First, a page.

Take the 2-minute tour ×
Stack Overflow is a question and answer site for professional and enthusiast programmers. It's 100% free, no registration required.

I have a project in which I have to change the mode of files with chmod to 777 while developing, but which should not change in the main repo.

Git picks up on chmod -R 777 . and marks all files as changed. Is there a way to make Git ignore mode changes that have been made to files?

share|improve this question

7 Answers 7

up vote 1538 down vote accepted


git config core.fileMode false

From git-config(1):

       If false, the executable bit differences between the index and the
       working copy are ignored; useful on broken filesystems like FAT.
       See git-update-index(1). True by default.

The -c flag can be used to set this option for one-off commands:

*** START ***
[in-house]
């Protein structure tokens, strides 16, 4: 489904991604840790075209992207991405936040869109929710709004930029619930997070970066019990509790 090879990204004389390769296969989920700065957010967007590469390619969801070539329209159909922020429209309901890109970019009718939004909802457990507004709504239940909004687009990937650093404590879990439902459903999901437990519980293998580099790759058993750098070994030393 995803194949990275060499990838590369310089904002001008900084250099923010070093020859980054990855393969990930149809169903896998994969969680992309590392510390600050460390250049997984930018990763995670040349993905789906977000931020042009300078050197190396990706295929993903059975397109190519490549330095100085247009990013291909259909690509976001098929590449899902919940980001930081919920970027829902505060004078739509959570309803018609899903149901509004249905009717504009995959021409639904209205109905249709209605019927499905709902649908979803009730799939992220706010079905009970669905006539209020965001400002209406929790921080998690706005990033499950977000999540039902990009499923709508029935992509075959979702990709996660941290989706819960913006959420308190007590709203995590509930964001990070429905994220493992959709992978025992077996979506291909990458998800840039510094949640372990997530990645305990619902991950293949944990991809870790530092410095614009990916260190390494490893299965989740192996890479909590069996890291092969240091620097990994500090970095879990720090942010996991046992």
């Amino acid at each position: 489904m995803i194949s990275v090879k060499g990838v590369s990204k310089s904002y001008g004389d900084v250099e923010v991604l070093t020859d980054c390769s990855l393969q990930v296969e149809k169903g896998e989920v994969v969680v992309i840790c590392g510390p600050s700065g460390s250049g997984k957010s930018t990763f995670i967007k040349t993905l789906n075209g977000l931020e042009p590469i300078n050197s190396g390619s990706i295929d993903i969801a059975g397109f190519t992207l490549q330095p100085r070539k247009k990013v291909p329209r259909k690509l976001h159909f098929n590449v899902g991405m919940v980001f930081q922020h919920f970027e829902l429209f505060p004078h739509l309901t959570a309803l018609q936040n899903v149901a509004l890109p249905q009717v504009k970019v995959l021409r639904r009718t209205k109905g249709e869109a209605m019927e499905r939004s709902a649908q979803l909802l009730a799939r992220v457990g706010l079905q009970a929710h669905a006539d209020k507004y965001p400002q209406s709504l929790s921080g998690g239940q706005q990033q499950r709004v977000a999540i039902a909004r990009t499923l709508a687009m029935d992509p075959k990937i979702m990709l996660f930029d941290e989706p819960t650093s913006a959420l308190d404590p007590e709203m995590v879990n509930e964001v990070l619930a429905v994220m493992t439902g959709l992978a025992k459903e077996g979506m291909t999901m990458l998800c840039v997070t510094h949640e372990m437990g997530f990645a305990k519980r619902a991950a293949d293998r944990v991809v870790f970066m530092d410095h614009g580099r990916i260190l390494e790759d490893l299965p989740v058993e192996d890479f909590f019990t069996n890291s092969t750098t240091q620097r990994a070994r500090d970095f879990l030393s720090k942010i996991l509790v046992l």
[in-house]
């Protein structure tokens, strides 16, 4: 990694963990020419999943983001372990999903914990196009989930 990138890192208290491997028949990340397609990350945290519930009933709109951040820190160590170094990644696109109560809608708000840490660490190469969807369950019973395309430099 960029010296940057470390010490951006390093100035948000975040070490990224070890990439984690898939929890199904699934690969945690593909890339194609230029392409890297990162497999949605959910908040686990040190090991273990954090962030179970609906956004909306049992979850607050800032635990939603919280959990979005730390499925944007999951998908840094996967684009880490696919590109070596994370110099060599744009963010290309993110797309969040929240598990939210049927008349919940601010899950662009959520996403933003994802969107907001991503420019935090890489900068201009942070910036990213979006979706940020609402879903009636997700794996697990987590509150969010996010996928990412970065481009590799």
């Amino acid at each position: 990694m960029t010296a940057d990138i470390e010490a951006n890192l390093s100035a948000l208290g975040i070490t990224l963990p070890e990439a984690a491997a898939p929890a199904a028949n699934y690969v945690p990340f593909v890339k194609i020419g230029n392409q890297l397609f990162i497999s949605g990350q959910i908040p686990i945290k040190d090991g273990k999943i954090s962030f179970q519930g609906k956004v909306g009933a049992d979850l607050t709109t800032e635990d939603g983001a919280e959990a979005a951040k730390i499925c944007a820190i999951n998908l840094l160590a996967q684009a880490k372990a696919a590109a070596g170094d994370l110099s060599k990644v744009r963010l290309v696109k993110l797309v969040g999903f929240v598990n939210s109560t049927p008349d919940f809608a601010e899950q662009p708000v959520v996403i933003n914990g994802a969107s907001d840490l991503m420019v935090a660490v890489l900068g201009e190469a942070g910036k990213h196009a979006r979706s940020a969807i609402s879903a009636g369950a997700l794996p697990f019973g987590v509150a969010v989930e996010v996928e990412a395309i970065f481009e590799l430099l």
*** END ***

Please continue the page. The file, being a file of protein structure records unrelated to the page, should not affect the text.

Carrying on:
git -c core.fileMode=false diff
share|improve this answer
Thanks a bunch Greg. –  Marcus Westin Oct 16 '09 at 22:17
Today I couldn't recall exactly how to do this, searched Google, and found my own answer from last year as the top hit. Stack Overflow rocks. –  Greg Hewgill May 27 '10 at 8:25
Yeah I always get this result when I Google "git ignore filemode". –  mattalxndr Jul 14 '11 at 20:03
If you do git config --global core.filemode false you'll only need to do this once for all repos. –  Greg Oct 21 '12 at 20:05
@donquixote: The git config command writes the setting to the correct config file (.git/config for just the current repository, or ~/.gitconfig if used with --global). –  Greg Hewgill Nov 27 '13 at 21:15

undo mode change in working tree:

git diff --summary | grep --color 'mode change 100755 => 100644' | cut -d' ' -f7- | xargs -d'\n' chmod +x
git diff --summary | grep --color 'mode change 100644 => 100755' | cut -d' ' -f7- | xargs -d'\n' chmod -x

Or in mingw-git

git diff --summary | grep  'mode change 100755 => 100644' | cut -d' ' -f7- | xargs -e'\n' chmod +x
git diff --summary | grep  'mode change 100644 => 100755' | cut -d' ' -f7- | xargs -e'\n' chmod -x
share|improve this answer
Woa! Beaufitul! –  Marcus Westin Jan 18 '10 at 16:08